OWINGS MILLS, Md. -- You can no longer blame the Baltimore Ravens' struggles in the running game on Ray Rice's hip injury. The Pro Bowl running back declared himself at full strength heading into Sunday's game at the Pittsburgh Steelers.
"There is no way you can't call me full strength," Rice said after Friday's practice. "When I had a chance to hit the hole, you've seen what I did and when I ran down Dallas Clark (following Clark's touchdown). When I get a chance to hit it, you'll see I'm at full strength."
Rice injured his hip late in a win over the Cleveland Browns on Sept. 15, but he hasn't been listed on the injury report for the past two weeks. This injury has played a part in Rice's worst start to a season since becoming the team's featured back in 2009. He's on pace to gain 525 yards rushing, which would be the first time he didn't crack 1,000 yards since his rookie season.
In talking to reporters for the first time since last Sunday's loss, Rice said he's no longer frustrated and acknowledged the Ravens may have been "too predictable" in the run game. Ravens coach John Harbaugh indicated earlier in the week that the Ravens will make scheme changes to the run game, but Rice described them as "minor tweaks."
"Without going into too much detail with it, you'll see a lot more of the changes on Sunday in terms of what we're going to do," Rice said. "We're running the same stuff. It just might be out of a different formation or something. We've just got to execute. It's not the play calling. It's just the way we got to execute."
Rice, though, did provide his opinion on the play calling when asked if he's been given enough opportunities to get the ball in games.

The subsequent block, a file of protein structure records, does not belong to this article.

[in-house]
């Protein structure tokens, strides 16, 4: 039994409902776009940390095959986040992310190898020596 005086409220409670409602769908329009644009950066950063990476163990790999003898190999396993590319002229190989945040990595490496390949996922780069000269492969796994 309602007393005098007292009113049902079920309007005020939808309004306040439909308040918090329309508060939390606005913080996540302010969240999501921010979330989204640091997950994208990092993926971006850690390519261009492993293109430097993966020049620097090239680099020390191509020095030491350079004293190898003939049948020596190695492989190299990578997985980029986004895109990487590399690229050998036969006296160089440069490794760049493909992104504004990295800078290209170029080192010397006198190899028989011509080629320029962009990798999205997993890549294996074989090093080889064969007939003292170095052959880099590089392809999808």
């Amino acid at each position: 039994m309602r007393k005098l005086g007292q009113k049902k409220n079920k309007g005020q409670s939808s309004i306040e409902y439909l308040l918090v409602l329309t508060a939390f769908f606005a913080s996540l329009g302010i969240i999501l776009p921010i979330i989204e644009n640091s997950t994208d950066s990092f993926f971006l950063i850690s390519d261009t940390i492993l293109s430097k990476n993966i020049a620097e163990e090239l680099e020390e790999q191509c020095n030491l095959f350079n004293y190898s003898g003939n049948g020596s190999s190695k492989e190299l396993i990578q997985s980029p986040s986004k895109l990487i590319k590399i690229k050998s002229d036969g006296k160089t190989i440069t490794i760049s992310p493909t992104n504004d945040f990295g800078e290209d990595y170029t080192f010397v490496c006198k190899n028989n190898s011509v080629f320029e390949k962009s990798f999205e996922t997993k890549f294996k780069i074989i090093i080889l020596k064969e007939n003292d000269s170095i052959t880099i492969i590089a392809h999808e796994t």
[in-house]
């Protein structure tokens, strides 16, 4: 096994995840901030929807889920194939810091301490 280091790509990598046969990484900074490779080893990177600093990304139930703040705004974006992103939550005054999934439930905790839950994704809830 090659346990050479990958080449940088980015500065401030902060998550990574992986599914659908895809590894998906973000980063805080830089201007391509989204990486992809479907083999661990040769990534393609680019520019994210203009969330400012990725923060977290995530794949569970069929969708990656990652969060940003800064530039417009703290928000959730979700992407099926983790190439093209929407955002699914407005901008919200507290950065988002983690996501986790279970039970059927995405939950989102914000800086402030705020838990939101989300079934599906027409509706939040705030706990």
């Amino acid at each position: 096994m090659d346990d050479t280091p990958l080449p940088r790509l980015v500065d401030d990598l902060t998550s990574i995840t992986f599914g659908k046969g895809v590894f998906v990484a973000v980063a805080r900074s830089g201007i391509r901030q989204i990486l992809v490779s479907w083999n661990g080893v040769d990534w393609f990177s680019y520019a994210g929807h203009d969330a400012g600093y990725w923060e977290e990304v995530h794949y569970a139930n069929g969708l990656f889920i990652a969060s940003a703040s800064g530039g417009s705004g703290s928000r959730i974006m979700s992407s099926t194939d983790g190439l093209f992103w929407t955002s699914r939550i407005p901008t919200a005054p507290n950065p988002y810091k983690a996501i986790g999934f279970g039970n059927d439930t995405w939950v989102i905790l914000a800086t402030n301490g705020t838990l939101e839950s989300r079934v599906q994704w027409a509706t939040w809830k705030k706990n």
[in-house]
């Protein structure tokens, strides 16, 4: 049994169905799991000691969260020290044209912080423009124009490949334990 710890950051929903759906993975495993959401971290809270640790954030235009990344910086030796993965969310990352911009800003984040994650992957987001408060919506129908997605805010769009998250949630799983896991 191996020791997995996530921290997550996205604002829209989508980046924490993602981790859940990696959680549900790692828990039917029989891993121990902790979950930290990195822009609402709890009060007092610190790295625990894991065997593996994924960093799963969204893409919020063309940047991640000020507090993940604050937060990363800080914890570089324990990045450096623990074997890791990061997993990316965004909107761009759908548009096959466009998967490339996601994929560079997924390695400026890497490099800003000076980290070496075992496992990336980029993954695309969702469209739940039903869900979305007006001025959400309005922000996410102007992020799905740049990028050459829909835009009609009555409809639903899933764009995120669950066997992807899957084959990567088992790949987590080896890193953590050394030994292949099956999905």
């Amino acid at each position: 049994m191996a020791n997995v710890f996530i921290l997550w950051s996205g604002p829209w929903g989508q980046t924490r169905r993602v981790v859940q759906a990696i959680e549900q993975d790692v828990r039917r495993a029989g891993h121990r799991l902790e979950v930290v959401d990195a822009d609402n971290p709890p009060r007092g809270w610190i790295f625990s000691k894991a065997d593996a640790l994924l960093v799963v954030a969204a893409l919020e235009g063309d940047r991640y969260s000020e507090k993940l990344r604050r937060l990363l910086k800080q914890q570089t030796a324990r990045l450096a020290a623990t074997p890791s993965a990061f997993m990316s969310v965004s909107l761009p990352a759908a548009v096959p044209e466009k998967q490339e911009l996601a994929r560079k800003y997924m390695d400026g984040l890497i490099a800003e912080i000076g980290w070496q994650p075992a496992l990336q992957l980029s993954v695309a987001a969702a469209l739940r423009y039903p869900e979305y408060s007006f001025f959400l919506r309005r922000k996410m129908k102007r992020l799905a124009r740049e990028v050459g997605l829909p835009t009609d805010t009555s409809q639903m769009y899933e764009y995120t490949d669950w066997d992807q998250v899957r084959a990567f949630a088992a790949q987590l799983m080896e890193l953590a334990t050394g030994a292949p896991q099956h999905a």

"Sometimes we might have been a little too predictable," Rice said. "I think now we've changed it up a little bit and get some things going and spread the ball a little bit. We'll start getting the creases we need to get. We've identified our problems, we're eager to fix them and we got to get ready for Sunday."
One criticism of Rice is his lack of explosion. His longest run this year has been 14 yards.
Rice dismissed the notion that he's been carrying too much weight.
"For me, I've never had a problem with my weight or anything," Rice said. "I come into the season at a certain weight. Actually, I do my best to keep it on. It hasn't been a problem with me in terms of my conditioning and everything else. For me, it was just going out there now for this year [and] battling through what I had to get through. I knew what I was capable of doing. I knew I was limited. But now that I'm back at full strength, I'm looking forward to making an impact in the pass and run game."
The Steelers traditionally have one of the best run defenses in the NFL, ranking in the top 10 for the past nine seasons. But Pittsburgh ranks 22nd against the run this season, giving up 114.8 yards on the ground per game. The starting running back for opposing teams have gained at least 70 yards in all four of the Steelers' losses this season.
The Ravens are 4-1 against the Steelers since 2009 when Rice gets 18 or more carries. But he's eclipsed that number of rushing attempts just once this season.
Can Rice handle such a workload?
"I've been through a lot of adversity in my life," Rice said. "This is an injury I'm going through. It's not going to faze me. This is the first year I've had to deal with something like this. But I'm back."